Dark Souls 3 makes it clear one is living in the same world as the original game, but moved on thousands of years. One segment in the game in particular made this especially clear; climbing to the top of a great architectural conurbation, the player finds themselves approaching a rotating stone lift, of the sort that ferried players upward in Anor Londo, without doubt one of the most iconic and well-known parts of the original Dark Souls. Upon ascending that lift – and all the time wondering “hang on, is this…?” – the player is then greeted with the site of the cathedral from the original game, and the name Anor Londo appears on-screen. This site of so much of the drama and lore importance from the original game has survived the ages, but it has not survived unchanged; the inside of the cathedral is ruined and decrepit, broken down and rotting, and inhabited by worshippers of “the deep” and a grotesque spider-like creature of the Abyss.
This reflection on what the world of Dark Souls 1 might look like millennia later is continued, and in my view presented wonderfully, when one reaches the centre of the cathedral. In the original game, one fought Ornstein and Smough, committed defenders of the existing order of gods and the false illusion of light and safety holding sway over the city. Here, instead, we enter a room with ruined pillars, sludge running across the floor, and a boss – Aldrich, the Saint of the Deep – who has apparently consumed one of the old gods, Gwyndolin. In Dark Souls 1, we are given the option of killing Gwyndolin (if one finds out how to gain access to that boss fight, and then decides to actually initiate the boss fight) but Dark Souls 3 assumes we did not – but after we left him alone, another creature came along and actually consumed him, in the process leading to the downfall of the old gods more fully than anything the player achieved in the original game, and the corruption of Anor Londo into something very, very different. For me, this was one of the most compelling moment of the game – the idea of a character from the original game being killed off-screen reinforces the common feeling of Soulsborne games as being within a living, changing world, but the consumption of the character left a troubling and unpleasant feeling, and one which really highlighted how little power the original gods/royalty hold in the world, that new powers have arisen, and that the world will continue to spin on without them.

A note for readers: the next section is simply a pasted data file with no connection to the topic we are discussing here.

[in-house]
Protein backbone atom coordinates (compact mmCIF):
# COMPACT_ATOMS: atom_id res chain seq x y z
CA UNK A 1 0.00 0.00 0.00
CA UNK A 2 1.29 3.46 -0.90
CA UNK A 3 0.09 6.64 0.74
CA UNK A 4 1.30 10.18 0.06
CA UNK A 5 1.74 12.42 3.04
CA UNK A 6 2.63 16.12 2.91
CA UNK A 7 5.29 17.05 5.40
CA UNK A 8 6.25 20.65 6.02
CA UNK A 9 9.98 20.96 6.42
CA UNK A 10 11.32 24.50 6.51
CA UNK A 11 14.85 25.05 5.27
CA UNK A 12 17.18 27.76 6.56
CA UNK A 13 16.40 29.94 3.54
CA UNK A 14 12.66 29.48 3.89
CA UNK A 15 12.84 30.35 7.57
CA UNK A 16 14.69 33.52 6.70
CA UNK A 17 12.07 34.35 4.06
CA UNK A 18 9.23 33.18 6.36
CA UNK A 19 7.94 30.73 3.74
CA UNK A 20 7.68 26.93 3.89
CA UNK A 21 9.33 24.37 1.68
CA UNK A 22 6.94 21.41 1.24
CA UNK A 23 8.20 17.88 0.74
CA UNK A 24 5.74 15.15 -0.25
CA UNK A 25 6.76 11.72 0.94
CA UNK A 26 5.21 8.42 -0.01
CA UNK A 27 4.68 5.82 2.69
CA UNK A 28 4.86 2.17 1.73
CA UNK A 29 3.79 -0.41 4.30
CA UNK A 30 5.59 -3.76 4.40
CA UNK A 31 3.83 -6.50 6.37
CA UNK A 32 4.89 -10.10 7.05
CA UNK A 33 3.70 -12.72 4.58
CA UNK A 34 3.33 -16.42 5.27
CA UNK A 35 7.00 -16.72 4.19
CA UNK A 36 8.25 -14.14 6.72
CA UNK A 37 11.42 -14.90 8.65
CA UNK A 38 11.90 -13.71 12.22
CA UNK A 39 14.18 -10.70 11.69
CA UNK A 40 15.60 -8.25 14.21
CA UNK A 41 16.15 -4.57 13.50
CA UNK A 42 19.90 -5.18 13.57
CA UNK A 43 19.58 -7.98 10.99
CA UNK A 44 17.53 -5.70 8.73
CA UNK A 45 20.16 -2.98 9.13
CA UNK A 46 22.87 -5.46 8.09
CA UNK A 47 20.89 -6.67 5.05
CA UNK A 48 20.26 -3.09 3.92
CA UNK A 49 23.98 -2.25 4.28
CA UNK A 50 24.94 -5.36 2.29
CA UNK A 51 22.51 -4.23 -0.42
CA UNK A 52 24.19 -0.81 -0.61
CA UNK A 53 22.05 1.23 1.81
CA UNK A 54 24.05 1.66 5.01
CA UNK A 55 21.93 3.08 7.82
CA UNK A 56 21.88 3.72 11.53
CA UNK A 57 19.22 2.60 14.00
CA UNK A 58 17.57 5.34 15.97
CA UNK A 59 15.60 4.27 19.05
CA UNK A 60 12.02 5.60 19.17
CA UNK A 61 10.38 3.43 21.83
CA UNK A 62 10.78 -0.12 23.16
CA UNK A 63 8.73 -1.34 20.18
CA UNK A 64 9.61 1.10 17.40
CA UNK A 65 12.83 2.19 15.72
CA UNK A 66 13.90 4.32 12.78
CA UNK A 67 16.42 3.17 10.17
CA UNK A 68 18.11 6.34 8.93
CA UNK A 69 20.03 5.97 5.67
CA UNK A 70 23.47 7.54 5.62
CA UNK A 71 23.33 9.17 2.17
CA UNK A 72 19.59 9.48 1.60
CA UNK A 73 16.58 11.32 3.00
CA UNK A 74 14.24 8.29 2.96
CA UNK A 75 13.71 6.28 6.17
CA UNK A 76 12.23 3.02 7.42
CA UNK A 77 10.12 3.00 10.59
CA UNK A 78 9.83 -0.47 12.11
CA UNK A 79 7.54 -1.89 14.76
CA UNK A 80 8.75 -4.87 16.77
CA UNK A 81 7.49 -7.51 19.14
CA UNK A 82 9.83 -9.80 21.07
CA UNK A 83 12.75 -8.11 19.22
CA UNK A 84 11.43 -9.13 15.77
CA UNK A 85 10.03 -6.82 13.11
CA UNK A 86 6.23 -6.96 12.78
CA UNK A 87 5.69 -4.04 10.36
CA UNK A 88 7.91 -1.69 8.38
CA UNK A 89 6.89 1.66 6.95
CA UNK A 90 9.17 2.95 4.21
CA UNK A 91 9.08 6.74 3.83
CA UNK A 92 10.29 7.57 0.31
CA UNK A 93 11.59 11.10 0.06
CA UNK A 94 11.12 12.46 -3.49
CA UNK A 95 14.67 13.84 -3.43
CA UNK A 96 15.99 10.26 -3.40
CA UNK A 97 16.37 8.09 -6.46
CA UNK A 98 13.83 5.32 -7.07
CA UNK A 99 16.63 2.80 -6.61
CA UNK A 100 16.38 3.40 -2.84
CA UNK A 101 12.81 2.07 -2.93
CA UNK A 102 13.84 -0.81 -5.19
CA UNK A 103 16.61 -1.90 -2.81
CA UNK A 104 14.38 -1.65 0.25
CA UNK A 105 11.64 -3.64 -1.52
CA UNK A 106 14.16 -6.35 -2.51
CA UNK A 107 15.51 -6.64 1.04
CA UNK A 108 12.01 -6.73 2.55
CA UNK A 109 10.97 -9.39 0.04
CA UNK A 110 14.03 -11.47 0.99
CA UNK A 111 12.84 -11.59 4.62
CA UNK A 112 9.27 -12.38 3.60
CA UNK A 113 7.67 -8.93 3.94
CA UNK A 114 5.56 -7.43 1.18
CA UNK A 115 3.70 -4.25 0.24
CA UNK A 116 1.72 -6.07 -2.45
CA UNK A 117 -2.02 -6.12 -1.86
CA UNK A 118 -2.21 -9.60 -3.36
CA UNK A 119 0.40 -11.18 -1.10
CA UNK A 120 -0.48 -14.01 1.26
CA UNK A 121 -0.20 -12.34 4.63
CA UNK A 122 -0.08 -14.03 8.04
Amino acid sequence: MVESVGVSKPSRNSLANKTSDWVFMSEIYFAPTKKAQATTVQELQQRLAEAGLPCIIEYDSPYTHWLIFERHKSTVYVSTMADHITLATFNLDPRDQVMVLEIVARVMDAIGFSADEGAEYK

There is a tremendous range of other examples I could draw on here to further this point, but I’d like to particularly focus on three. Firstly, in Dark Souls 3 we encounter a number of scholars who have been studying the ancient history of the world, and in doing so have come to influence some of those who might otherwise be expected to link the fire and preserve the existing world. Most wonderfully, one item description mentions that some actually doubt the linking of the fire ever happened. This is the act which maintained the ongoing age of fire for the first time, and required Gwyn to sacrifice himself in order to keep this age he created – and as we learned in the DLC, he created through even less pleasant means than we first thought. Indeed, this is the event we see in the introductory cutscene of the original game, and on which the entire series is based! But now, millennia in the future, we discover that some don’t believe this ever actually happened, and are basing religious beliefs on the back of this, as well as potentially influencing the shape and fate of the entire world. I loved this as yet another Soulsborne example of how history shifts over time, how accepted history is not necessarily a recording of the absolute truth, and that new ideological and intellectual currents can upset and shift what was previously taken for granted.